Logic of Lateral Pressure—Causal Logic
The causal logic runs from the internal drivers – population, resources, technology – the master variables whose interactions define the profiles of states and, through intervening processes, shape their external behavior. State profiles are defined by the relative salience of the individual master variables (measured empirically).
Central to lateral pressure theory is the defining proposition of differential rates of change. The complexity lies in the fact that the proposition covers:
- differentials among the master variables (population, resources, and technology) within countries,
- differentials among the master variables between countries, and
- differentials among master variables differentials across countries.
As states expand their activities outside territorial boundaries, they encounter other states similarly engaged. Expansion may result in intersections among spheres of influence and set in motion complex interactions that can lead to escalation and conflict – or to cooperation and collaboration – depending on intents and capabilities.
|Figure 4. Simplified causal logic of lateral pressure theory.
Source: Choucri and Agarwal (2017).
Theory — "Real" World
Drawing on insights and evidence from the social sciences (as well as natural sciences and, more recently, engineering), lateral pressure theory can be understood in terms of its basic assumptions, its components, and their interconnections. Our quantitative analysis of the "real" world – defining actors, entities, systems of interactions, and forms of behavior – is summarized by a set of specific features that individually and jointly signal departures from conventional theory in international relations. Ten propositions highlight the core of lateral pressure theory.
Phases of Theory
The development of lateral pressure evolved over six phases of inquiry, each with its own theoretical and methodological features and challenges. The first three concentrated on the traditional geospatial realm, the "real" world. The fourth and fifth phases focused on the effects of human activity on the natural environment and implications for sustainability—two then-novel features of international relations and world politics. The most recent phase focused on the construction of cyberspace—with its new data challenges, measures of master variables, analysis of state profiles, and propensity for expansion.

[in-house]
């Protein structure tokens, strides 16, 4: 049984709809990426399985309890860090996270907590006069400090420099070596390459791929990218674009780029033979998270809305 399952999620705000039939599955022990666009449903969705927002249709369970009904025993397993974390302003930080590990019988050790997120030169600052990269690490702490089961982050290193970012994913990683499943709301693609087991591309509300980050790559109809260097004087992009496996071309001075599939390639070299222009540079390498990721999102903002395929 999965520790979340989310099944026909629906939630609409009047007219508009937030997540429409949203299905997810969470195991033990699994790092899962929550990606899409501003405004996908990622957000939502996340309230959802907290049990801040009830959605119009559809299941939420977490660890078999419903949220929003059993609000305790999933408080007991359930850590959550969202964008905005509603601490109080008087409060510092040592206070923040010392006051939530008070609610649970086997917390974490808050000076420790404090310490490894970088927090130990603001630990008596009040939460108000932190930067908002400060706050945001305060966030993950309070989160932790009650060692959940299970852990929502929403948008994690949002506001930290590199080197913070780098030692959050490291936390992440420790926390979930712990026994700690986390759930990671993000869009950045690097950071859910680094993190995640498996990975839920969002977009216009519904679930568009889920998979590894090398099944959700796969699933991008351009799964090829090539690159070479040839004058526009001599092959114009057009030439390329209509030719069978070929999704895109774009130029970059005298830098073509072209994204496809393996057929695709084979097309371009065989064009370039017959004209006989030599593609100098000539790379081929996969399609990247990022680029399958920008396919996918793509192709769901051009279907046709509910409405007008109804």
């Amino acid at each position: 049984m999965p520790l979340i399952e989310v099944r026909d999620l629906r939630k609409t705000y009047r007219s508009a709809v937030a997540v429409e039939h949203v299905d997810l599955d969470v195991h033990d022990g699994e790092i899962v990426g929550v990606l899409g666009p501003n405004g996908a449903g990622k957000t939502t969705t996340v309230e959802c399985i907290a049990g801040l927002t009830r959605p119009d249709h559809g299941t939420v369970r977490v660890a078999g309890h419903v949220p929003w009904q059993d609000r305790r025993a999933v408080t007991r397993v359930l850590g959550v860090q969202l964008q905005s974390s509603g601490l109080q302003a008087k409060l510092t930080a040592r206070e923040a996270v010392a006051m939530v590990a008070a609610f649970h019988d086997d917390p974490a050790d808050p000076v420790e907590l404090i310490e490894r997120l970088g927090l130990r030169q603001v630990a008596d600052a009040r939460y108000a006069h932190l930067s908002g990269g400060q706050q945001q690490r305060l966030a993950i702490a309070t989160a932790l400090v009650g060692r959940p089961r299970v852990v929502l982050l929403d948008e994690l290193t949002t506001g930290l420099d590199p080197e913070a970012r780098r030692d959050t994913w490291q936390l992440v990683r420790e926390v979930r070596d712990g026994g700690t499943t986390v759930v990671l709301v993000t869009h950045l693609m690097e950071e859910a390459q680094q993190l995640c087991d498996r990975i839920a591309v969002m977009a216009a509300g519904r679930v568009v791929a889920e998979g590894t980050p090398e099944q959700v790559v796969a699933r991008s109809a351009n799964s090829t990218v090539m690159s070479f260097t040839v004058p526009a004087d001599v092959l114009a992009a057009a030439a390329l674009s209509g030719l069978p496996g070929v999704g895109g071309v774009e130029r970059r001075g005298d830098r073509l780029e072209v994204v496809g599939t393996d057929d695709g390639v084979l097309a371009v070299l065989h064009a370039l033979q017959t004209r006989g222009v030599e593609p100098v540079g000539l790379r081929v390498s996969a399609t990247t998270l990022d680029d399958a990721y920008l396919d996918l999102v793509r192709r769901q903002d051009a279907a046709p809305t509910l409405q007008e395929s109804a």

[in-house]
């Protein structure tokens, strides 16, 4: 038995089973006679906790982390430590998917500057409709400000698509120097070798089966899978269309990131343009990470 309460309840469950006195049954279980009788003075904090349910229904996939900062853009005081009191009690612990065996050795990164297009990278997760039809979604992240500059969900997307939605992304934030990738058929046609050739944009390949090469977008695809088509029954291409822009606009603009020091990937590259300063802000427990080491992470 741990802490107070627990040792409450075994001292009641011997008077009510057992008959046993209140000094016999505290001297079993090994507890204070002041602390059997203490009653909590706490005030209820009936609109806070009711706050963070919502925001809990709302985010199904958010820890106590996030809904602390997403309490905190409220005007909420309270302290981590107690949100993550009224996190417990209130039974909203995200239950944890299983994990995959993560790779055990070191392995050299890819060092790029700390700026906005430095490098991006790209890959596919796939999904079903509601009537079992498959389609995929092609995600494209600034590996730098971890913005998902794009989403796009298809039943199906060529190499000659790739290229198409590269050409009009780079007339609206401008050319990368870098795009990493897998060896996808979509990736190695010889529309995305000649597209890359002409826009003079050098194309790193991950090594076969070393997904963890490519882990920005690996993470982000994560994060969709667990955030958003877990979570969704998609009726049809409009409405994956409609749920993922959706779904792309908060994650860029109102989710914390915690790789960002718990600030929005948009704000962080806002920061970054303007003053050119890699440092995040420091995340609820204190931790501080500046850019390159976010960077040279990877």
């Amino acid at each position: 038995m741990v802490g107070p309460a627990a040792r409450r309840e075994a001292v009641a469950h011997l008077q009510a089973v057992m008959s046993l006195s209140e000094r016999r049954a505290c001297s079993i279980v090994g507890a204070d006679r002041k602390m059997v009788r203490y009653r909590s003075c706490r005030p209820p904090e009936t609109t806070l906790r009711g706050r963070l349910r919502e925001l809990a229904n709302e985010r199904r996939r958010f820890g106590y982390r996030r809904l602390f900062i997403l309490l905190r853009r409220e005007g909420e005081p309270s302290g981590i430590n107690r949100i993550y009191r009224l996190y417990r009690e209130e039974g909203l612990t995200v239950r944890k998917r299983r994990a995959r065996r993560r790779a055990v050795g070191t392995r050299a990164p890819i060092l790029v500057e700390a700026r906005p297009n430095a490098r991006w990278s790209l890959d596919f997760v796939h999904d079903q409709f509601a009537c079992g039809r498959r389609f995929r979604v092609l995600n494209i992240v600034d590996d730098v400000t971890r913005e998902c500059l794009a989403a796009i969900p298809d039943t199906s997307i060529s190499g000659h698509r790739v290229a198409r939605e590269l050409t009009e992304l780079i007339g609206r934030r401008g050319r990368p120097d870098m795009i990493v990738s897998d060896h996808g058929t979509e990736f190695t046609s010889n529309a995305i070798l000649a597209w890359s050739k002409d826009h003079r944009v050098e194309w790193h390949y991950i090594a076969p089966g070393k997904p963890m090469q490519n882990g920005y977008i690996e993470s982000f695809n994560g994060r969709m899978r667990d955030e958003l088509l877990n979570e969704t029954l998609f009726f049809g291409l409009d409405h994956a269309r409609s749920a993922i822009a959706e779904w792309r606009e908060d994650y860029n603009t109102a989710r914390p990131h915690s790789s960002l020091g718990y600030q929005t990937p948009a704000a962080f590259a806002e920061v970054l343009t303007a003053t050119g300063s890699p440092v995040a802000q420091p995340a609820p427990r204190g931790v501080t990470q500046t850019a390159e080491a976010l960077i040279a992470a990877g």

This new domain of interaction is a source of vulnerability, a potential threat to national security, and a disturber of the familiar international order. It has already created major changes to structures and processes of international relations. To date, we have addressed select critical imperatives—namely, challenges to the state, new security dilemmas, states defined in terms of cyber vs. real profiles, and modes of lateral pressure in "real" vs. cyber domains. These all point to a disconnect between the state-centric features of traditional international relations – with its defining principles – and the character and ubiquity of cyberspace.
It also should not come as a surprise that each phase of theoretical development – and empirical inquiry – explored different modes of analysis, as we become more and more aware of the complexity inherent in 21st century IR theory and the underlying realities that this theory seeks to capture.
Next steps include attention to:
- Dynamics of lateral pressure within and across each of the three domains—society, environment, and cyberspace;
- Ramifications for the international system in terms of conflict and cooperation, and everything in between;
- Impacts of lateral pressure on sovereignty and society, and attendant consequences;
- Effects of, and on, public and private sectors and their interactions; and, to the extent possible,
- Measures and assessments of sustainability—at different levels of analysis, as well as within and across the increasingly human, environmental, and cyber systems
- Innovations and applications of Artificial Intelligence (AI)
Choucri, N., & Agarwal, G. (2017). The theory of lateral pressure: Highlights of quantification and empirical analysis. In W. R. Thompson (Ed.), The Oxford Encyclopedia of Empirical International Relations Theory. Oxford University Press.